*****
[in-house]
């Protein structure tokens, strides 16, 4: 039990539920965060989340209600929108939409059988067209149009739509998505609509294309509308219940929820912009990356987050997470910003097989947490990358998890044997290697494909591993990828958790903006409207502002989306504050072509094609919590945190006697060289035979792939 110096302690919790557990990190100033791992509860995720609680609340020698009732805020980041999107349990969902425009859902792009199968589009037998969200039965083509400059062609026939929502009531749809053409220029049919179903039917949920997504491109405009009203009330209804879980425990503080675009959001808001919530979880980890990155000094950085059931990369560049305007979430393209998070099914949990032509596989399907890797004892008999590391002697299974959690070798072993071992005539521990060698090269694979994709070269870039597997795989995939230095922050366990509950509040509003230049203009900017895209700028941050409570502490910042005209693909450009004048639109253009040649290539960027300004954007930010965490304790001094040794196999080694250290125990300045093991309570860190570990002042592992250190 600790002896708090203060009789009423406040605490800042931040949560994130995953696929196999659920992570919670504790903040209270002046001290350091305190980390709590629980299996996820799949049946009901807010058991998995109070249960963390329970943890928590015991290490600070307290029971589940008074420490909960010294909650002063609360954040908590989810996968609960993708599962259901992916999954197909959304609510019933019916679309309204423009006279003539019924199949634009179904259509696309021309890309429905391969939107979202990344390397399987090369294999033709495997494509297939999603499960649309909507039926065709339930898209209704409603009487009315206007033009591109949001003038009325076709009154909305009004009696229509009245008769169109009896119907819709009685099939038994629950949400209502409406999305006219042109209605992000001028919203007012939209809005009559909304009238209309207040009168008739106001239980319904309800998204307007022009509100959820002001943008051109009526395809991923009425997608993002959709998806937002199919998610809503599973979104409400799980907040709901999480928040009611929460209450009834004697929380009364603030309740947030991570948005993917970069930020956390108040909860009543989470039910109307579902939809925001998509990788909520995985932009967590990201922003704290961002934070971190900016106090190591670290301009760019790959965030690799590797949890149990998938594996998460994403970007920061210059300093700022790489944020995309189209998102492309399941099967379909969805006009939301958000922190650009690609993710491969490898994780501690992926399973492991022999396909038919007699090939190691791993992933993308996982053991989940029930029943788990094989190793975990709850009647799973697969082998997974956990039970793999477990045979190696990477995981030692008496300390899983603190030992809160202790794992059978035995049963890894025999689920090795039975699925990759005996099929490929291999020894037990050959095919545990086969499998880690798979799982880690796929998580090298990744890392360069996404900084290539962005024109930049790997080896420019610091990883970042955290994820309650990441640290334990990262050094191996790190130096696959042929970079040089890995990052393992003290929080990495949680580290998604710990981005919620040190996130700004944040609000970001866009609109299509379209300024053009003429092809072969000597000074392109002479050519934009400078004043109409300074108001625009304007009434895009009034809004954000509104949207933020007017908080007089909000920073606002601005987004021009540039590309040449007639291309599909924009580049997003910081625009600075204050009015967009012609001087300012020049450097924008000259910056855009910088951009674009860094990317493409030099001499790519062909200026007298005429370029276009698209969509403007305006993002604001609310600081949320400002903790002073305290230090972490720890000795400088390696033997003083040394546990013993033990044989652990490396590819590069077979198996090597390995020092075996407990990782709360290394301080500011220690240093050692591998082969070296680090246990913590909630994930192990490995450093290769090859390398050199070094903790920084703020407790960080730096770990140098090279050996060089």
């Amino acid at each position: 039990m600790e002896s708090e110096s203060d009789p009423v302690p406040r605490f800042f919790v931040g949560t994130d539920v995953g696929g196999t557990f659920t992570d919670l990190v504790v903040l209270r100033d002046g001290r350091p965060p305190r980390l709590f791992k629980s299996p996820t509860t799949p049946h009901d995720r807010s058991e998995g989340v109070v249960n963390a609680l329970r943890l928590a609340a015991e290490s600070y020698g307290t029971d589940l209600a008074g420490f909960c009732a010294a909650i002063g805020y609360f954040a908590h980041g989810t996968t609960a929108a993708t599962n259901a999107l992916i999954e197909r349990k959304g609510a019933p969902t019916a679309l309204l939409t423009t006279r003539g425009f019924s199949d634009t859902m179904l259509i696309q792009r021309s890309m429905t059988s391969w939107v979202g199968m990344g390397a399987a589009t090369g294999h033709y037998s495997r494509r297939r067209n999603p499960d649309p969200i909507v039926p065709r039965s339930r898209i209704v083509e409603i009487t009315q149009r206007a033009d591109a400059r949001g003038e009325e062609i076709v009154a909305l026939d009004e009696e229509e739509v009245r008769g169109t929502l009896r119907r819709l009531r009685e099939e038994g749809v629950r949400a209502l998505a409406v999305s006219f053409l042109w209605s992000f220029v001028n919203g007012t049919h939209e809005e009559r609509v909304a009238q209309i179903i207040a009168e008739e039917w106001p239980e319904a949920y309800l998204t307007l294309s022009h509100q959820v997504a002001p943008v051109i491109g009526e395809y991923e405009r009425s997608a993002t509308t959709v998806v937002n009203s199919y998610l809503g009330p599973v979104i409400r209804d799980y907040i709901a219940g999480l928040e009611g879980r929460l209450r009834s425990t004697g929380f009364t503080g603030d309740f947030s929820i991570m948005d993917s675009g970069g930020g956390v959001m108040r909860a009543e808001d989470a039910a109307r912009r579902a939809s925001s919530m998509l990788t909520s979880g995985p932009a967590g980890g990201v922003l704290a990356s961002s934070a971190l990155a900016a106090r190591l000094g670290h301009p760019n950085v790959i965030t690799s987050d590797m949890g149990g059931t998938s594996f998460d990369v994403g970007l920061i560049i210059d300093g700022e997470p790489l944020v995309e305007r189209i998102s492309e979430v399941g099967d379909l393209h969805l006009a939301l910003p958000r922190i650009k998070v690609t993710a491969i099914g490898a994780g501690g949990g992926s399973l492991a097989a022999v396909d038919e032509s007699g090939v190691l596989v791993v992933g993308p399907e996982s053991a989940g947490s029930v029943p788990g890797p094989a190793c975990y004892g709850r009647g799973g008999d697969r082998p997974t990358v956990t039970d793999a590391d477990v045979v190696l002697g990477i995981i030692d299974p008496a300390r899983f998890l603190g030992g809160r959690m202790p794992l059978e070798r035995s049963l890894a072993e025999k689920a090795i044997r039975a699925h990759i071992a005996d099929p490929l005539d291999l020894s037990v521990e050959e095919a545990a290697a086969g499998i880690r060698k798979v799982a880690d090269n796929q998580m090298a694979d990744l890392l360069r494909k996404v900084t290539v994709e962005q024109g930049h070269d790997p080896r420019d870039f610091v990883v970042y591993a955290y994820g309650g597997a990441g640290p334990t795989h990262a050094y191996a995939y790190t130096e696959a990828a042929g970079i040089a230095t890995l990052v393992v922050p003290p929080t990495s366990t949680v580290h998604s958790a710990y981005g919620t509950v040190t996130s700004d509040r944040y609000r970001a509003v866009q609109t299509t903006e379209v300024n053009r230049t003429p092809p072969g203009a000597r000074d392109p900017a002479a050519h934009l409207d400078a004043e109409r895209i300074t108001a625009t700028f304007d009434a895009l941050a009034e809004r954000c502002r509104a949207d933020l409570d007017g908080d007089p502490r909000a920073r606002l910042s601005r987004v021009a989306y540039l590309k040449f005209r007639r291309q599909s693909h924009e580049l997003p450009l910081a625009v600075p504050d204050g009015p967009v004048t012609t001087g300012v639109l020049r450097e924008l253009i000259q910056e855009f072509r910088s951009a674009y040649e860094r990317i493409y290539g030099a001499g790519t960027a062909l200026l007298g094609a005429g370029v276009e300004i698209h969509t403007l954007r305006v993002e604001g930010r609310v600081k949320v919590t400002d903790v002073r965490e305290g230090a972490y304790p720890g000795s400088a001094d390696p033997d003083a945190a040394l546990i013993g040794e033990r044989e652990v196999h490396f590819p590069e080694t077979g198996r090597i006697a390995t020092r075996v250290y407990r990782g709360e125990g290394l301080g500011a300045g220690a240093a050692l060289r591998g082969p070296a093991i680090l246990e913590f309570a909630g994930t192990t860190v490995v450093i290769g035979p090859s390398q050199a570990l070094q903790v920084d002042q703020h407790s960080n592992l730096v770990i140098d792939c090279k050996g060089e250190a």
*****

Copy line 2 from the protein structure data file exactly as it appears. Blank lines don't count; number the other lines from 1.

């Protein structure tokens, strides 16, 4: 039990539920965060989340209600929108939409059988067209149009739509998505609509294309509308219940929820912009990356987050997470910003097989947490990358998890044997290697494909591993990828958790903006409207502002989306504050072509094609919590945190006697060289035979792939 110096302690919790557990990190100033791992509860995720609680609340020698009732805020980041999107349990969902425009859902792009199968589009037998969200039965083509400059062609026939929502009531749809053409220029049919179903039917949920997504491109405009009203009330209804879980425990503080675009959001808001919530979880980890990155000094950085059931990369560049305007979430393209998070099914949990032509596989399907890797004892008999590391002697299974959690070798072993071992005539521990060698090269694979994709070269870039597997795989995939230095922050366990509950509040509003230049203009900017895209700028941050409570502490910042005209693909450009004048639109253009040649290539960027300004954007930010965490304790001094040794196999080694250290125990300045093991309570860190570990002042592992250190 600790002896708090203060009789009423406040605490800042931040949560994130995953696929196999659920992570919670504790903040209270002046001290350091305190980390709590629980299996996820799949049946009901807010058991998995109070249960963390329970943890928590015991290490600070307290029971589940008074420490909960010294909650002063609360954040908590989810996968609960993708599962259901992916999954197909959304609510019933019916679309309204423009006279003539019924199949634009179904259509696309021309890309429905391969939107979202990344390397399987090369294999033709495997494509297939999603499960649309909507039926065709339930898209209704409603009487009315206007033009591109949001003038009325076709009154909305009004009696229509009245008769169109009896119907819709009685099939038994629950949400209502409406999305006219042109209605992000001028919203007012939209809005009559909304009238209309207040009168008739106001239980319904309800998204307007022009509100959820002001943008051109009526395809991923009425997608993002959709998806937002199919998610809503599973979104409400799980907040709901999480928040009611929460209450009834004697929380009364603030309740947030991570948005993917970069930020956390108040909860009543989470039910109307579902939809925001998509990788909520995985932009967590990201922003704290961002934070971190900016106090190591670290301009760019790959965030690799590797949890149990998938594996998460994403970007920061210059300093700022790489944020995309189209998102492309399941099967379909969805006009939301958000922190650009690609993710491969490898994780501690992926399973492991022999396909038919007699090939190691791993992933993308996982053991989940029930029943788990094989190793975990709850009647799973697969082998997974956990039970793999477990045979190696990477995981030692008496300390899983603190030992809160202790794992059978035995049963890894025999689920090795039975699925990759005996099929490929291999020894037990050959095919545990086969499998880690798979799982880690796929998580090298990744890392360069996404900084290539962005024109930049790997080896420019610091990883970042955290994820309650990441640290334990990262050094191996790190130096696959042929970079040089890995990052393992003290929080990495949680580290998604710990981005919620040190996130700004944040609000970001866009609109299509379209300024053009003429092809072969000597000074392109002479050519934009400078004043109409300074108001625009304007009434895009009034809004954000509104949207933020007017908080007089909000920073606002601005987004021009540039590309040449007639291309599909924009580049997003910081625009600075204050009015967009012609001087300012020049450097924008000259910056855009910088951009674009860094990317493409030099001499790519062909200026007298005429370029276009698209969509403007305006993002604001609310600081949320400002903790002073305290230090972490720890000795400088390696033997003083040394546990013993033990044989652990490396590819590069077979198996090597390995020092075996407990990782709360290394301080500011220690240093050692591998082969070296680090246990913590909630994930192990490995450093290769090859390398050199070094903790920084703020407790960080730096770990140098090279050996060089």